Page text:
“Stand-Up” by Joseph Pierce

Standup by Joseph Pierce

Stand-Up (2008) by Joseph Pierce made a strong impression on me when I saw it at Annecy a couple years ago. Since then, I’ve searched every so often to see if Joseph had posted the film on-line, and he’s finally made it available. I’m happy to report that Stand-Up holds up and then some. This was Pierce’s graduation film produced at the UK’s National Film & Television School, and since then he’s gone on to direct the short film A Family Portrait, which won the Grand Prize at the Stuttgart animation festival earlier this year.

As a generality, rotoscoped animation doesn’t do much for me. It mostly leaves me scratching my head and wondering why did they even bother to animate it in the first place. Animation can be (and should strive to be) much more than a watered-down impersonation of reality. Pierce gets that, and uses roto as a means to an end.

The quirky visual style of Stand-Up is exhilarating, as is the way that Pierce’s creative animation weaves in and out of the underlying roto. The main character’s agitated graphic transformations push far beyond the live-action source, illustrating both narrative and psychological aspects of the unsettling story. The story itself, loosely structured but thoughtful, is a look into the world of a boozing stand-up who uses his routine to make a startling confession. The inherent ‘creep’ factor that is an annoying by-product of the rotoscope process actually feeds into the film’s style and makes the comedian’s tale that much more disturbing. It all adds up to a short film that you won’t forget anytime soon.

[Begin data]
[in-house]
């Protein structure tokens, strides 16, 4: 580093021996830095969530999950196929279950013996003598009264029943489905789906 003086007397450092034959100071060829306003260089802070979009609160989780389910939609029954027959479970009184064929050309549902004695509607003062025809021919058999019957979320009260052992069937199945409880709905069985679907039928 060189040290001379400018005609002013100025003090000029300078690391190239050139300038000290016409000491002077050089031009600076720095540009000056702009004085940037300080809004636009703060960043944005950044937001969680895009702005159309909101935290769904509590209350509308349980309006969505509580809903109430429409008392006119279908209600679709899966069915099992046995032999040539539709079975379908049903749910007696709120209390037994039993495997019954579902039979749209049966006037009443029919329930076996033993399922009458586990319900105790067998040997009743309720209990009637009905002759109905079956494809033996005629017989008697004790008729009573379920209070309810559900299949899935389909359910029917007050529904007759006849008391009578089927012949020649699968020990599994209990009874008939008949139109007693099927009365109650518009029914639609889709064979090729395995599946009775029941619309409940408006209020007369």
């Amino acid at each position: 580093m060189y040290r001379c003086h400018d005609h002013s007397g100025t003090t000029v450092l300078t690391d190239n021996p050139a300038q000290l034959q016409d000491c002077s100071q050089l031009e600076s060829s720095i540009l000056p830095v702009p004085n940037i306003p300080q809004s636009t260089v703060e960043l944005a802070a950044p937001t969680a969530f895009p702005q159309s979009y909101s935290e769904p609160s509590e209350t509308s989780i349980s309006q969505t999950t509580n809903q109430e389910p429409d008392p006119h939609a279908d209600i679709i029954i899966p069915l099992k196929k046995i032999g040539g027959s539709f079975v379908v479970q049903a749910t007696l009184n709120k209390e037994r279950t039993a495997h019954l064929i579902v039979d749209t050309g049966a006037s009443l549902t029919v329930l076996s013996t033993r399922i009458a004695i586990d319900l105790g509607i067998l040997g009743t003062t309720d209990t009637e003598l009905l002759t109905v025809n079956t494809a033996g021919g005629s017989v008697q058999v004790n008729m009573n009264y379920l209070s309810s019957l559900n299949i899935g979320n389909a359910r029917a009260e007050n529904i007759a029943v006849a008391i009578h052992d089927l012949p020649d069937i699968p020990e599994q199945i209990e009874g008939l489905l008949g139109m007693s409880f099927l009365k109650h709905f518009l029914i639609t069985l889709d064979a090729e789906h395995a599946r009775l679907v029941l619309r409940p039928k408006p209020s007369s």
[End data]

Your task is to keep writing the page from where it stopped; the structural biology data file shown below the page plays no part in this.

(Thank you, Celia Bullwinkel, for the link)


  • http://www.animationinsider.net/ Aaron B.

    Sounds interesting. I’ve seen a part of FAMILY PORTRAIT, and it’s certainly something different.

  • http://www.rauchbrothers.com Tim Rauch

    oooh that is nice. imagine if “Shorties Watchin Shorties” had been like that? I suppose this would be the HBO version of “Shorties”…

  • Neil

    Joseph was at the London International Animation Festival (Aug) and he introduced A Family Portrait. It was a very modest introduction . Everyone in the audience me and my friends included thought it was brilliant . He won a category there as well.
    He said he was unemployed at the time if that’s still the case give this man a job or money to keep on making films like these.

  • http://strangespanner.blogspot.com/ Lazarus Lupin

    Thank you for sharing that. It made my morning. I know what you mean about the ol’ roto. Generally it works about as well as teaching a pig to sing, you only end up annoying the pig. Here though it’s like a frame to hold things steady as the images slide and morph then snap right back. Again, thanks!

  • pizzaforeveryone

    working alongside the haunting animation & visuals, he’s got a really impeccable sense of timing. love this & family portrait. they’re more than a little squirm-inducing.

  • http://somebodyelseslightbox.blogspot.com/ Dani Boy

    When I was working at the NFTS, my colleagues and I were in agreement that this was definitely the stand-out film from the previous year. Usually, I find modern black and white annoying (where’s the grey?), but in “Stand-Up”, the stark, graphic contrasts give the film an almost colourful feel, which is really weird when you consider the subject matter. Mmm.

  • http://2dwannabe.blogspot.com robcat2075

    Interesting on the small level.

    I’m one of those people who finds Tex Avery’s “Symphony in Slang”, where he illustrates quirky turns of phrase in literal fashion, tedious to watch. Similar reaction here.

  • http://zeteos.blogspot.com/ Mick

    I like what he did with the art but… otherwise… it’s a bit bloody horrible isn’t it?

  • Free Casimir

    Standup is extraordinnary. It made me think of Chris Landreth´s films, for their strength and lonely trippy feel. reality is never for granted. it´s always about to collapse, it´s on the edge. Standup translates this fantastically. this is what film should work at.